Speaking at the Biometrics 2005 conference in London on Thursday, Rob Bowley, director of ID Projects with the UKPS, said the current technology must be improved to carry out. "We've got a lot of work to do--the technology has got to work in all environments. We will be looking at various types of iris cameras," he said.
The UKPS carried out the first large-scale U.K. trial of the three main biometric techniques between April 14 and Dec. 24, 2004.
The trials, which took place in various government offices in London, Newcastle, Leicester and Glasgow, involved simulating the enrollment process for entering biometric details into a central database. Researchers from the UKPS measured the amount of time taken to process about 10,000 participants and how customers reacted to the technology.
Participants in the trial tested three biometric devices, including facial-, iris- and fingerprint-scanning technologies. Individual enrollment attempts took eight minutes and 15 seconds on average. To accurately simulate a large-scale deployment, researchers preloaded the databases with 118,000 irises and 1 million fingerprints. "It wasn't a trial of the technology; it was a trial of the way technology interfaced with the people," Bowley said.
For iris enrollment--the term used to describe the process of registering an iris image on a system--the success rate for the 10,000 participants was 90 percent and 60 percent for able-bodied and disabled users respectively, compared with the 100 percent and 96 percent for fingerprint recognition.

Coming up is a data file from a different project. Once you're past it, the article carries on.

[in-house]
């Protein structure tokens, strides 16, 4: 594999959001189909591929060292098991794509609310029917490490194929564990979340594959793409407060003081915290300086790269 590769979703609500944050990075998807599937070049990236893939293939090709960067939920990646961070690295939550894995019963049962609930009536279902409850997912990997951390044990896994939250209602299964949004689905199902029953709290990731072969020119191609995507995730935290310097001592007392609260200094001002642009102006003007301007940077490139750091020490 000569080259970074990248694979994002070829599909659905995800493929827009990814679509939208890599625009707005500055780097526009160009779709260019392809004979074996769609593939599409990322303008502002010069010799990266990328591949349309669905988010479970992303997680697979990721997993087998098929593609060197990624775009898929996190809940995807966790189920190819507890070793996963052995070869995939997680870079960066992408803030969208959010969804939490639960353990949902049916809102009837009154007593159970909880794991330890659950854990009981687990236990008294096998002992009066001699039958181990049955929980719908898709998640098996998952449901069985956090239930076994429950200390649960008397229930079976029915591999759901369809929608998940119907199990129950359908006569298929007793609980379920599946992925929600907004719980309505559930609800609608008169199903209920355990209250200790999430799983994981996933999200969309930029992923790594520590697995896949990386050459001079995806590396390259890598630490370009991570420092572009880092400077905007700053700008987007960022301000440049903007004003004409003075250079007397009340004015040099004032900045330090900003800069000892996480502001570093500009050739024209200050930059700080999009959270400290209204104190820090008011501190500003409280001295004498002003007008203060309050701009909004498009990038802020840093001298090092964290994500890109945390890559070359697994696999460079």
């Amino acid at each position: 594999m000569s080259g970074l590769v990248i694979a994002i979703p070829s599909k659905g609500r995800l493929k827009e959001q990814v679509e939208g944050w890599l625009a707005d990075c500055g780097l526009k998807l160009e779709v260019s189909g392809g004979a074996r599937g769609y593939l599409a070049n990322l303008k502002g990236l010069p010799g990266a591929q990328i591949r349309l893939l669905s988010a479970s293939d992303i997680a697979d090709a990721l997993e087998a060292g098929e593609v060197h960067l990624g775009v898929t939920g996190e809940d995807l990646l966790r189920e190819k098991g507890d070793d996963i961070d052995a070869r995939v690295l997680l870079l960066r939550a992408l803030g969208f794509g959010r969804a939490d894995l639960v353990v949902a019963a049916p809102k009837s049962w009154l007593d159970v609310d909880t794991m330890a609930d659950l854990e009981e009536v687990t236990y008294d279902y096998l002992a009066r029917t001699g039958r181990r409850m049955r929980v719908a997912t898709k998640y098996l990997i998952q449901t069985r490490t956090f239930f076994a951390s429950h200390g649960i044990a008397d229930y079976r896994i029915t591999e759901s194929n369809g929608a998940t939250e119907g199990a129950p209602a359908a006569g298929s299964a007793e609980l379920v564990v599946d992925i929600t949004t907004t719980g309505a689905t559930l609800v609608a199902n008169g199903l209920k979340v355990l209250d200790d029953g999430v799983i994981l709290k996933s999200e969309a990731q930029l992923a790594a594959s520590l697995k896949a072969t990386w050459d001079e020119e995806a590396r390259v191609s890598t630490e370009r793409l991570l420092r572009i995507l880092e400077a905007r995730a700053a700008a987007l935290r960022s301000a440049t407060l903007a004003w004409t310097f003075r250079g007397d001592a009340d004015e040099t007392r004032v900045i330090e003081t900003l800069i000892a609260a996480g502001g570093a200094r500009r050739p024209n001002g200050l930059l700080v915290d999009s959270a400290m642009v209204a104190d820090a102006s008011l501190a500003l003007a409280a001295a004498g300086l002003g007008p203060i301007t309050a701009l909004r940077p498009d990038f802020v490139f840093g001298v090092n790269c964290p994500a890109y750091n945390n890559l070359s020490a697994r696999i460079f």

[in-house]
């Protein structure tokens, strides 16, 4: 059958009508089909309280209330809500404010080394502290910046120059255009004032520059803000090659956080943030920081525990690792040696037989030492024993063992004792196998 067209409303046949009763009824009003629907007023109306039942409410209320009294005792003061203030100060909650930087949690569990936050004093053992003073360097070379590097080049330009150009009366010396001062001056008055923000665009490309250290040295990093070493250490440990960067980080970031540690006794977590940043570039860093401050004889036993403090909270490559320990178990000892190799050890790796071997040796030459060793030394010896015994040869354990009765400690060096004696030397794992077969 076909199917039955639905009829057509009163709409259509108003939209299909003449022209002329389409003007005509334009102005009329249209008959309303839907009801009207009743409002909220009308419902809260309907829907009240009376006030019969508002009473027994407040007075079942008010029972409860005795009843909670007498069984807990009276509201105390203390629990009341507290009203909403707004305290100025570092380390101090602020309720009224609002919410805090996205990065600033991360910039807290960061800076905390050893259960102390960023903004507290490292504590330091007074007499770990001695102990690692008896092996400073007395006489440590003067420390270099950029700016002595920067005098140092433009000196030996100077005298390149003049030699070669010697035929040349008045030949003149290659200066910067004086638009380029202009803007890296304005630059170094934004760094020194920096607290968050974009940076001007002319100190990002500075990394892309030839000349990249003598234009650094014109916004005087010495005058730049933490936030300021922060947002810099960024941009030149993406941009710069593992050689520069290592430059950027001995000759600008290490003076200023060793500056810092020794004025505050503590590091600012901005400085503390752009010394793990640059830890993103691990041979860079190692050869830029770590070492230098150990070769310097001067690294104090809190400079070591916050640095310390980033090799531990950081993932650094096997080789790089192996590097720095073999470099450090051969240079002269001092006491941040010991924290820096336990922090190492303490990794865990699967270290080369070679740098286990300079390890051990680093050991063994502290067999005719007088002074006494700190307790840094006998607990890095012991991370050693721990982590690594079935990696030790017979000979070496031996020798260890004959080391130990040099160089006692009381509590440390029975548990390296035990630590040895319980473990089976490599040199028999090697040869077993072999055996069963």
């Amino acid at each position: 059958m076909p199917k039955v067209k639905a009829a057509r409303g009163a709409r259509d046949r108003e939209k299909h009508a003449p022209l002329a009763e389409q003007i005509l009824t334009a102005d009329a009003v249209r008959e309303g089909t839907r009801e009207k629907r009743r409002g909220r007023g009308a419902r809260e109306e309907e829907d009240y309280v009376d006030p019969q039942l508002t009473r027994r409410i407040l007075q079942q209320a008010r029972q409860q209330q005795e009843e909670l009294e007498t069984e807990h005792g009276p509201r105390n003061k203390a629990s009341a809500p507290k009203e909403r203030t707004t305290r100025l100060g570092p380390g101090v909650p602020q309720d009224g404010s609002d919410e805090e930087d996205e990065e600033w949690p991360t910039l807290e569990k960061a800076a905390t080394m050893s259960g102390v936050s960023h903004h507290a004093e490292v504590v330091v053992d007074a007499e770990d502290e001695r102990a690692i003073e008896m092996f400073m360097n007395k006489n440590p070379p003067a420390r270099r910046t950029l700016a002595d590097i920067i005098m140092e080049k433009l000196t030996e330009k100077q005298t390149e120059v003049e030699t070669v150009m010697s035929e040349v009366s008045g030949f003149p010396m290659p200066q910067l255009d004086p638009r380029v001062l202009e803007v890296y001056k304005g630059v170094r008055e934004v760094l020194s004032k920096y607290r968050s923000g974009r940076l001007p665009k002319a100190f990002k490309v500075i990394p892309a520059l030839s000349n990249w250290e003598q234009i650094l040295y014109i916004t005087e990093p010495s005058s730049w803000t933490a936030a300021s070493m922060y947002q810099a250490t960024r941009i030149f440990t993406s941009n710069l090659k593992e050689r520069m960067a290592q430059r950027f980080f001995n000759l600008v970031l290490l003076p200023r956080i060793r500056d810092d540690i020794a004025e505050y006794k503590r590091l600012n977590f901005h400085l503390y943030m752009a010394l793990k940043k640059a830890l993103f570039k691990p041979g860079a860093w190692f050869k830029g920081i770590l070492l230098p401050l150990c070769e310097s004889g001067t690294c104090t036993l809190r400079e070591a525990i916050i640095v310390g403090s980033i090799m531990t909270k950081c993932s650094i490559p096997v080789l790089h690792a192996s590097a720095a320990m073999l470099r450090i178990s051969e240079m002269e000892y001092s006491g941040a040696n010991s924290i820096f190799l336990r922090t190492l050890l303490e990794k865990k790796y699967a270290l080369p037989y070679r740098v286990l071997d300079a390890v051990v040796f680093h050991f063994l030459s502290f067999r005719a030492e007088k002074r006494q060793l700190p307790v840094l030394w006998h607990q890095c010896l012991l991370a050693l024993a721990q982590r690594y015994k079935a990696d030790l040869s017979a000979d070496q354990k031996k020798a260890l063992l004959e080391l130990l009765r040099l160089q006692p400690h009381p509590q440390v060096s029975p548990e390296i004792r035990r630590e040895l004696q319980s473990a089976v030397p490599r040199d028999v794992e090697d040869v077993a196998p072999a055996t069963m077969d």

The UKPS said that the trials revealed that much of the current iris-scanning technology is not flexible enough to cope with the demands of dealing with a variable public. In particular, participants with visual impairments and above-average height could not access the system easily and sometimes could not access it at all.
However, Bowley admitted that a lack of skilled operating staff was also a cause for the difficulties with iris biometrics. "You can have all the best equipment in the world, but if you have badly skilled staff operating the systems you will still get bad results," he said.
If iris recognition is going to be widely deployed, then manufacturers must create flexible technology that adapts to the variation among individuals rather than the current one-size-fits-all system, said Bowley. "We need systems that can be adjusted for all the different types of people. Very tall people and those in wheel chairs suffered problems with accessing the machine," he said.
Karen Gomm of ZDNet UK reported from London.